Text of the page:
Monday, December 29, 2014

What's in the News: December 2014

Well, the holiday season is pretty much over, and so is 2014. We're just a couple of bottles of champagne and a half-hearted joke about an unused gym membership away from putting this whole thing behind us, but before we do, let's see what happened in food news this past month that you may have missed:

From Sporadic and anecdotal evidence shows that coconut oil may reverse the symptoms of Alzheimer's Disease. The Alzheimer's Association is reluctant to test this, going so far as to imply that coconut oil consumption could actually be bad for you.
-5 points

From Boston Business Journal: New startup CookRadar pairs adventurous foodies with amateur chefs who name their own price for home-cooked meals.
+5 points

From Aljazeera America: Vermont becomes the big player in the GMO labeling issue. If it's law goes into effect in 2016 as planned, it could set a precedent for nationwide labeling.
+5 points

Monday, December 22, 2014

December Recipe Roundup

One thing I love about the holiday season is all the nice, warm comfort food. Here are few favorite recipes I tracked down this month that were delicious:

Pork Tenderloin with Cranberries from Paleo Leap:

This is a great gluten-free option, and with a glaze of cranberries, honey, and cinnamon, it's a perfect cold weather meal.

Easier and more flavorful than your average stir fry, this delivers a hearty, complex bite with just five ingredients.

I talked about these in my Holiday Cookies post a couple of weeks ago, but it bears repeating now that I've gotten some favorable reviews on them, that these are a little fluffier than most sugar cookies, and are great with or without frosting.

I was shocked at how easy it was to make these guys. If you're short on time, or just don't want to get a lot cookie sheets dirty, no-bake is the way to go. No gluten, no animals products, and very little sugar go into making these a quick and easy treat any day of the year.

What have you eaten this month?

Wednesday, December 17, 2014

Kitchen Sink Cookies: Your Holiday Baking Just Got Easier

The holidays snuck up on me again this year. Three weeks ago, I was feeling great, having gotten a head start on my planning, and now here I am still not done yet.  Christmas is ten days away, there are rumblings at work of a last minute Secret Santa, and one irritating friend has already caught me off guard by giving me a gift before I was ready.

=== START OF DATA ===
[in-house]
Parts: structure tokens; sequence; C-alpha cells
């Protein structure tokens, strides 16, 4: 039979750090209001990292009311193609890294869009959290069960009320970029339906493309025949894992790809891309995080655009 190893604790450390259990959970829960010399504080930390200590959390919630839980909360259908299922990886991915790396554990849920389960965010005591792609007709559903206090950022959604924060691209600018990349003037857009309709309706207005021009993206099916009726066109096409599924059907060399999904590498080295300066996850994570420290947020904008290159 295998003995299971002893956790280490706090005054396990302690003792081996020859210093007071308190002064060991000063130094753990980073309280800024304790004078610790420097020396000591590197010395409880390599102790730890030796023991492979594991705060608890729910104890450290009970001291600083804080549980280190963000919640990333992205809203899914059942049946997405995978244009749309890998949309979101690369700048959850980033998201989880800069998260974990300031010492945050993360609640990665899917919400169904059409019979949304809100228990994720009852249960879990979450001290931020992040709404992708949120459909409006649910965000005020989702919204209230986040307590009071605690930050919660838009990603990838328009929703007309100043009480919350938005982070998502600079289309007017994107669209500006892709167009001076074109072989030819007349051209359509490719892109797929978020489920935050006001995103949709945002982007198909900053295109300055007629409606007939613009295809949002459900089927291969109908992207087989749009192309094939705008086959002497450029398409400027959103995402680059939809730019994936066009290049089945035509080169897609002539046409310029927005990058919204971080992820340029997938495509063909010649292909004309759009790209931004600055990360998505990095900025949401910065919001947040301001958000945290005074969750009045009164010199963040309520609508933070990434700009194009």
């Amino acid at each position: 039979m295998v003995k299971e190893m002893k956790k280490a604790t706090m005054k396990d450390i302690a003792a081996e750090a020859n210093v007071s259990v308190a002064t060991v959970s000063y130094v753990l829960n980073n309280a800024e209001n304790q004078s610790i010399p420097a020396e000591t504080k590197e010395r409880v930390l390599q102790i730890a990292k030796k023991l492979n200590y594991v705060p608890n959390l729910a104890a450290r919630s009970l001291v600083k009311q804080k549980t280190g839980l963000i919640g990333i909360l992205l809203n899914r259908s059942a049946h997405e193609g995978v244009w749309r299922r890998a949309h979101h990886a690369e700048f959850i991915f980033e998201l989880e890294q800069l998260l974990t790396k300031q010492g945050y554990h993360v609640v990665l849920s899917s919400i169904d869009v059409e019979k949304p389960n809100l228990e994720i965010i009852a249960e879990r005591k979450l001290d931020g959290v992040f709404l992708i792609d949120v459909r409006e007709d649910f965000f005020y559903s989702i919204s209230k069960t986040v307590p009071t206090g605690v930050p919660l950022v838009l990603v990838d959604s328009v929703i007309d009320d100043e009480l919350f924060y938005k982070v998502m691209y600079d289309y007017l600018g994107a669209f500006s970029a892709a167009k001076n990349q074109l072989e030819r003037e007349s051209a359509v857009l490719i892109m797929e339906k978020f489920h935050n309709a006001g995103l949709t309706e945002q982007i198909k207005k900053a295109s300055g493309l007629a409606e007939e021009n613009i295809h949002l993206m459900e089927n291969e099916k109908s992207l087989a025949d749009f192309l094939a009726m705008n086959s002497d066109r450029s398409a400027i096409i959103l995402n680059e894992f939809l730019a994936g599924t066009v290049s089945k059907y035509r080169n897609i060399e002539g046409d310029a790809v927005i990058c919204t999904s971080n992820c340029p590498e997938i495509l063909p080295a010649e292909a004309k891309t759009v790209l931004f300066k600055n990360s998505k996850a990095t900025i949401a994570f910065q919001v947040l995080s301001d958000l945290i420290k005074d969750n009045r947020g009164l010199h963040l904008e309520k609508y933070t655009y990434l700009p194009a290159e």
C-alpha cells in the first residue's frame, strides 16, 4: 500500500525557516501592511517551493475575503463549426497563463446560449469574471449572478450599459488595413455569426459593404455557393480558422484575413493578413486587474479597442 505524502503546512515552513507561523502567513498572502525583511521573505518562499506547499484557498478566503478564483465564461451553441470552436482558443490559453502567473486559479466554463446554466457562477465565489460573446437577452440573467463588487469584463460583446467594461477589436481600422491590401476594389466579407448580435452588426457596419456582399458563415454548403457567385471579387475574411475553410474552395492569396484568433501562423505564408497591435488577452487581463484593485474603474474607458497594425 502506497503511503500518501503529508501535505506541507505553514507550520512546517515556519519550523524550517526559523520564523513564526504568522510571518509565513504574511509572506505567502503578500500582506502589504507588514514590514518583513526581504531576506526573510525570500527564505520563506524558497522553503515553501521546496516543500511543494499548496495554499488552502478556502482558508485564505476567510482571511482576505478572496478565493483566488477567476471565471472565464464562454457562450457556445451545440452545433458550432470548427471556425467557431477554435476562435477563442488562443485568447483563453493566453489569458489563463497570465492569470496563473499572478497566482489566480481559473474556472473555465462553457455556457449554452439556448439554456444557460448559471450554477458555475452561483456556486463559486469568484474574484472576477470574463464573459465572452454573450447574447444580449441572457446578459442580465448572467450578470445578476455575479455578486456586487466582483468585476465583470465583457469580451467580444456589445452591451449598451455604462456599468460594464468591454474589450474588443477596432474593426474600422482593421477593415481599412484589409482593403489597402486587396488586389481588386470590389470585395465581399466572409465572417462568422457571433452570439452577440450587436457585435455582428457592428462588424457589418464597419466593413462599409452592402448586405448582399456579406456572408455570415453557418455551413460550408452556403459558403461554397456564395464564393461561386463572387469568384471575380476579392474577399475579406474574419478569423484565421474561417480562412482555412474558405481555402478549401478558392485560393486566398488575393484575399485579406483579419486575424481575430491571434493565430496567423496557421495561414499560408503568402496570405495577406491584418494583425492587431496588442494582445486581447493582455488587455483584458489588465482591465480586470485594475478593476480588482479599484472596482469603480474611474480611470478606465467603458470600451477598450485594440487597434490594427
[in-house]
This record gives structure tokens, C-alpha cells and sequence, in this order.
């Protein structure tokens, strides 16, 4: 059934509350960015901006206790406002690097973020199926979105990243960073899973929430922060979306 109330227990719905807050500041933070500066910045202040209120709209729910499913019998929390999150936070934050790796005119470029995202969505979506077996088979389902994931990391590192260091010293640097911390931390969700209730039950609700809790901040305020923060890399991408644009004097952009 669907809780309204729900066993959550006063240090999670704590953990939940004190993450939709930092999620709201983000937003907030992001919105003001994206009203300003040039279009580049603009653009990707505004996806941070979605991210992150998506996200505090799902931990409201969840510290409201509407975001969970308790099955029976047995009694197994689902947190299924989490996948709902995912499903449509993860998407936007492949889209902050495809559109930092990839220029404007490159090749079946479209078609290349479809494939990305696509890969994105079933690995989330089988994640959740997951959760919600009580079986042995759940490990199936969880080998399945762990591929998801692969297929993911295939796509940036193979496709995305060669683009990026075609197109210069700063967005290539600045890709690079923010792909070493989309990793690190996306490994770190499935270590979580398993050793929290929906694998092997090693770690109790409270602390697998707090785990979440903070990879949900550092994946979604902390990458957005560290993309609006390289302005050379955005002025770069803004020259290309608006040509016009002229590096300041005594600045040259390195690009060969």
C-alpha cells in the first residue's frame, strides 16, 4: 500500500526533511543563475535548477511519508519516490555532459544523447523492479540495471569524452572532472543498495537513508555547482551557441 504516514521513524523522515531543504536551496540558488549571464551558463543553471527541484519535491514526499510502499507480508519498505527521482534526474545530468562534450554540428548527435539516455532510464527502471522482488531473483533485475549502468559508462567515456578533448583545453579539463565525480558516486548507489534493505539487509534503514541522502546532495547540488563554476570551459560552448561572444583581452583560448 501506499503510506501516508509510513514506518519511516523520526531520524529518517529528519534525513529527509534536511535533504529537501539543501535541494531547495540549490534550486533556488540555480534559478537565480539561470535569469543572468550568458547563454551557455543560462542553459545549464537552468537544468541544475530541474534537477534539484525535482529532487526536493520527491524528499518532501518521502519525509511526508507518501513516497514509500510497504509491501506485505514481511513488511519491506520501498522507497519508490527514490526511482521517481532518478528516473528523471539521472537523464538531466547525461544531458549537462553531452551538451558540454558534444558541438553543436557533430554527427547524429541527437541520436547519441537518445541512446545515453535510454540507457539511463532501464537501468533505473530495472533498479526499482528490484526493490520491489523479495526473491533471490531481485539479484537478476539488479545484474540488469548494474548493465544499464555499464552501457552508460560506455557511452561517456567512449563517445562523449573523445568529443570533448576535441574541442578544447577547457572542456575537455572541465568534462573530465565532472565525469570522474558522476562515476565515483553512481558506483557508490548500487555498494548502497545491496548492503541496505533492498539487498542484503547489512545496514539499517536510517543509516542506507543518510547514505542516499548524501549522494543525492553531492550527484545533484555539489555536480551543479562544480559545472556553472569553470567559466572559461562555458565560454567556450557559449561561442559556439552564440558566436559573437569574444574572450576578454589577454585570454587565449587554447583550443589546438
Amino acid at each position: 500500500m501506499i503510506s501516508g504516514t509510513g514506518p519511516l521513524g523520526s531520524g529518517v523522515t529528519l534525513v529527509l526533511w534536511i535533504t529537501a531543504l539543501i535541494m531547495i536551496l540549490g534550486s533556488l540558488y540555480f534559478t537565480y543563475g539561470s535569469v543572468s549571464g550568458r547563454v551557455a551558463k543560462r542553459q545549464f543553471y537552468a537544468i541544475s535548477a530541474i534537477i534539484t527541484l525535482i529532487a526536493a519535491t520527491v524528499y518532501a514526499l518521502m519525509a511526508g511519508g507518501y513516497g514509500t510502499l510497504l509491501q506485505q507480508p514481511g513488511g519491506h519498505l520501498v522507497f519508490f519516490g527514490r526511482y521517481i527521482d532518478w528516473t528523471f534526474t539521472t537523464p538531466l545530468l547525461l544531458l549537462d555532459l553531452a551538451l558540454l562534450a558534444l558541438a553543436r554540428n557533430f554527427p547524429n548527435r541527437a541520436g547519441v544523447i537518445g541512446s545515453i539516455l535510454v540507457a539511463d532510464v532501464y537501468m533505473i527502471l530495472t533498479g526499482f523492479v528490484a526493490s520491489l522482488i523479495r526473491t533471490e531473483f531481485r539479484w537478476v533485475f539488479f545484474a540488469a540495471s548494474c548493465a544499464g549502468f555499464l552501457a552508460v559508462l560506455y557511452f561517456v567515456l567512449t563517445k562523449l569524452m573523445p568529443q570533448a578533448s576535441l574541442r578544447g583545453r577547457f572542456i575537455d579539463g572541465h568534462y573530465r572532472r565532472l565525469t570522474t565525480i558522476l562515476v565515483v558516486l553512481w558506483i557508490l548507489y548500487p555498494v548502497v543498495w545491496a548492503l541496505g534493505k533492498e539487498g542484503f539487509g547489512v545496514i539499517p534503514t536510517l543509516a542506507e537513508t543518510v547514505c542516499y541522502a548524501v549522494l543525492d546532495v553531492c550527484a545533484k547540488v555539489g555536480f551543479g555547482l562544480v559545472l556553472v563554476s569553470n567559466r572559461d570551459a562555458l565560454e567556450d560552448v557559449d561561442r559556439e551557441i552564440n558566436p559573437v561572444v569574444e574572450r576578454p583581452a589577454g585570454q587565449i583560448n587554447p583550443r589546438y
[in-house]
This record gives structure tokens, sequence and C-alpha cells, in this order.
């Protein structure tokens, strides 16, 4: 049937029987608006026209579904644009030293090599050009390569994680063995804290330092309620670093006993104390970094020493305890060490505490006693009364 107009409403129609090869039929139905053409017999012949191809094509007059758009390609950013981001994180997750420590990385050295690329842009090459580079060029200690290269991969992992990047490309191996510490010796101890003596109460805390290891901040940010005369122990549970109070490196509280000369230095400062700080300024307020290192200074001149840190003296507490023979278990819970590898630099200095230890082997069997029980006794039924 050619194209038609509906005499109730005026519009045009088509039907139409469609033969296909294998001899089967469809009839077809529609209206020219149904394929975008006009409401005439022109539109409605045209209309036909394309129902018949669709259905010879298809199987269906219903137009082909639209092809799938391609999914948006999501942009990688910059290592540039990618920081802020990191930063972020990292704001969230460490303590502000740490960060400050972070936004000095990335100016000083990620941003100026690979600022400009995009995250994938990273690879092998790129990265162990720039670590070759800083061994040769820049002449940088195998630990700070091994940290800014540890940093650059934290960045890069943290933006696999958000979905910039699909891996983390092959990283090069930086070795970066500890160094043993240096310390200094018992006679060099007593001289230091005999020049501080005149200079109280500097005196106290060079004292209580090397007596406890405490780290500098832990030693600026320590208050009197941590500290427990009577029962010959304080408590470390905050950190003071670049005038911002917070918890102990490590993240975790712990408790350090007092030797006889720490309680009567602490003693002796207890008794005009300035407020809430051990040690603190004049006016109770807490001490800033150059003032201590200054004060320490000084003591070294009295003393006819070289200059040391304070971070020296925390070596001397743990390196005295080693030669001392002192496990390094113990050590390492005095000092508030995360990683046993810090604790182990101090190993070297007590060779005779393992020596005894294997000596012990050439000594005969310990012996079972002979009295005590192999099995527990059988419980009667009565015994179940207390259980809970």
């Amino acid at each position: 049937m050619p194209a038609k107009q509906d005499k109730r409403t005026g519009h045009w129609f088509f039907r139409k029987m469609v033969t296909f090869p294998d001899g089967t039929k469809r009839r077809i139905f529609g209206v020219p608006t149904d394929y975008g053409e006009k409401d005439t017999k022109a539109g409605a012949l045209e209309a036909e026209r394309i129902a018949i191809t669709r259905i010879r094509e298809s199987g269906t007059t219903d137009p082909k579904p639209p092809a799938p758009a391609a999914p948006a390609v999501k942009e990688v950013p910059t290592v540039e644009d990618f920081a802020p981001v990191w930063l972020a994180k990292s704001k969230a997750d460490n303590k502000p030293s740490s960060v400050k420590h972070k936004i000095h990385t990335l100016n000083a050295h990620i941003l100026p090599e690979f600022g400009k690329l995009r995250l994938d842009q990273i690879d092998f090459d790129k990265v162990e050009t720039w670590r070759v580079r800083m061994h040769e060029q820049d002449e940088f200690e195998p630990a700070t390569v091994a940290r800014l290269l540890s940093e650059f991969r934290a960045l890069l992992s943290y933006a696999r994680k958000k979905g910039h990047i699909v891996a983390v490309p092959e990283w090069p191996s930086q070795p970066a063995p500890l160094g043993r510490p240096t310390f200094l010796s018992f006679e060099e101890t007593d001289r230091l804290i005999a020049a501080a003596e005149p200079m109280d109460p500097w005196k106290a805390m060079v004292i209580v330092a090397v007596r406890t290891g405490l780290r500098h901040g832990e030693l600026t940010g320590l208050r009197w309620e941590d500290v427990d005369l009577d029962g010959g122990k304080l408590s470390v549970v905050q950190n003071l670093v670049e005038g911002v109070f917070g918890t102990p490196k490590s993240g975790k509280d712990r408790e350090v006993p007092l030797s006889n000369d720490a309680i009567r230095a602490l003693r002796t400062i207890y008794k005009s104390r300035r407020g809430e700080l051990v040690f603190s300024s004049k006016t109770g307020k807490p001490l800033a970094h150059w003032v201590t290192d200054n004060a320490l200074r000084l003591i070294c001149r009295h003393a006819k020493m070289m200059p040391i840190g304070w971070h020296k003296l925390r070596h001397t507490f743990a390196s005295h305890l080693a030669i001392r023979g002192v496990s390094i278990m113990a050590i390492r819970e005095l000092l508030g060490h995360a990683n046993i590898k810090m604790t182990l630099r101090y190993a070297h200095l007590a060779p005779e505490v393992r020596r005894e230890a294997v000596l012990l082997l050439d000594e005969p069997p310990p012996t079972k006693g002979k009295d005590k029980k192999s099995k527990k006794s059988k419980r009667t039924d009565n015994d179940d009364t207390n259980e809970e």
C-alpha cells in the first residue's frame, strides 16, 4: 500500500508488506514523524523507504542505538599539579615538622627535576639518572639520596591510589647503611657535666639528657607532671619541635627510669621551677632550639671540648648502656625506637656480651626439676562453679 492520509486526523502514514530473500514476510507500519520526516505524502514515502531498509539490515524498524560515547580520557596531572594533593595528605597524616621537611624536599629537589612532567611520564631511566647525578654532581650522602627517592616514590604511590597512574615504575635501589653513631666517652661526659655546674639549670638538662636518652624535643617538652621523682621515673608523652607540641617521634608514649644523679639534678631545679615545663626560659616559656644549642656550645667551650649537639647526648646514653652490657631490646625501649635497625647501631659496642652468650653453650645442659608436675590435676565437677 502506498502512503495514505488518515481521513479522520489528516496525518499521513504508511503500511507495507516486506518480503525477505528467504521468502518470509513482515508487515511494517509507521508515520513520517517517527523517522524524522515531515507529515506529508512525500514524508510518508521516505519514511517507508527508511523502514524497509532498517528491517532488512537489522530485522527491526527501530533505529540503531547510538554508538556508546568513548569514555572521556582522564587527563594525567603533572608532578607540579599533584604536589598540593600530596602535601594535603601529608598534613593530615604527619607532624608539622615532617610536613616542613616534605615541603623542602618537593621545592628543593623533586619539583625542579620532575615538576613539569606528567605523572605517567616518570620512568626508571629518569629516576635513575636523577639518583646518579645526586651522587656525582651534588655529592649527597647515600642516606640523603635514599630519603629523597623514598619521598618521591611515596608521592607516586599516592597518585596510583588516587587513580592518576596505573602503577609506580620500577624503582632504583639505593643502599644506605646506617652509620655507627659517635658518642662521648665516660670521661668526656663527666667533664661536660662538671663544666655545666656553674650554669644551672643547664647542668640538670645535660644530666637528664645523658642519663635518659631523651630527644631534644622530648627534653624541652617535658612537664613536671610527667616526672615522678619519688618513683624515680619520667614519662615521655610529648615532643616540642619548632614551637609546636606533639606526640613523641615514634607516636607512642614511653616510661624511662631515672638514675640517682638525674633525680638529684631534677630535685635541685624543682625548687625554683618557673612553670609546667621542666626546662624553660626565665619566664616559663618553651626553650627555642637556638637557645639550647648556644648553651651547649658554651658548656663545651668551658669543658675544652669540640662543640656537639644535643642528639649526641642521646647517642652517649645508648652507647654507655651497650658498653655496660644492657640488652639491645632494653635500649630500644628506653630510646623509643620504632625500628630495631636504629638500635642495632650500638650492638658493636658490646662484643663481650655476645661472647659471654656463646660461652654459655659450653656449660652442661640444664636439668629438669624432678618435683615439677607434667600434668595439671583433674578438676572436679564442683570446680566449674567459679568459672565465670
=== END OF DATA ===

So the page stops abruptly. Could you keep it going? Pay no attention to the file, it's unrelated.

If this sounds like you, fear not! I can't help you with the fact that the Amazon shipping window has closed, but I can remind you that dessert is always a great gift. Whether you've got a office party or cookie swap obligation, or just a family member that's hard to shop for, something hand-made and thoughtful is never a bad way to go. Cookies also make a fantastic last-minute gift for someone you didn't plan on seeing, or item to bring to a party you forgot about.

Last week I posted some of my favorite fancy pants cookie recipes, but it you feel that the time for getting all that has passed, you can still wow your love ones/hated ones/tolerated ones with some seriously good cookies they've ever had without even making a trip to the store.

Every year, the last batch of cookies I make is to use up the orphan ingredients. This works at any season of the year to clean out your cupboard of items you don't know what to do with, and it's equally useful for whipping up a hasty holiday treat.

No two batches are alike.
Directions: (based on the Original Nestle Toll House Cookie Recipe)

  1. Preheat oven to 350.
  2. In a medium-sized bowl, combine 2 1/4 cups flour, 1 teaspoon baking soda, and 1 teaspoon salt. Variation: Use up to 50% nut-based flour without changing the recipe.
  3. In a large bowl, beat 2 sticks butter, 3/4 cups granulated sugar, 3/4 cup brown sugar, and 1 teaspoon vanilla extract until creamy. Variation: Sub coconut oil for butter, almond extract for vanilla, and feel free to cut back on the sugar. In the photo above I COMPLETELY FORGOT the brown sugar, and they ended up tasting a little more like a short bread cookie, but still good.
  4. Beat in eggs one at a time (or about 1/4 of a very ripe avocado to make it vegan)
  5. Stir in flour mixture until well blended.
  6. Stir in about half a cup each of chocolate chips, oatmeal, chopped nuts, dried fruit, whatever you've got in the cupboard. Get creative.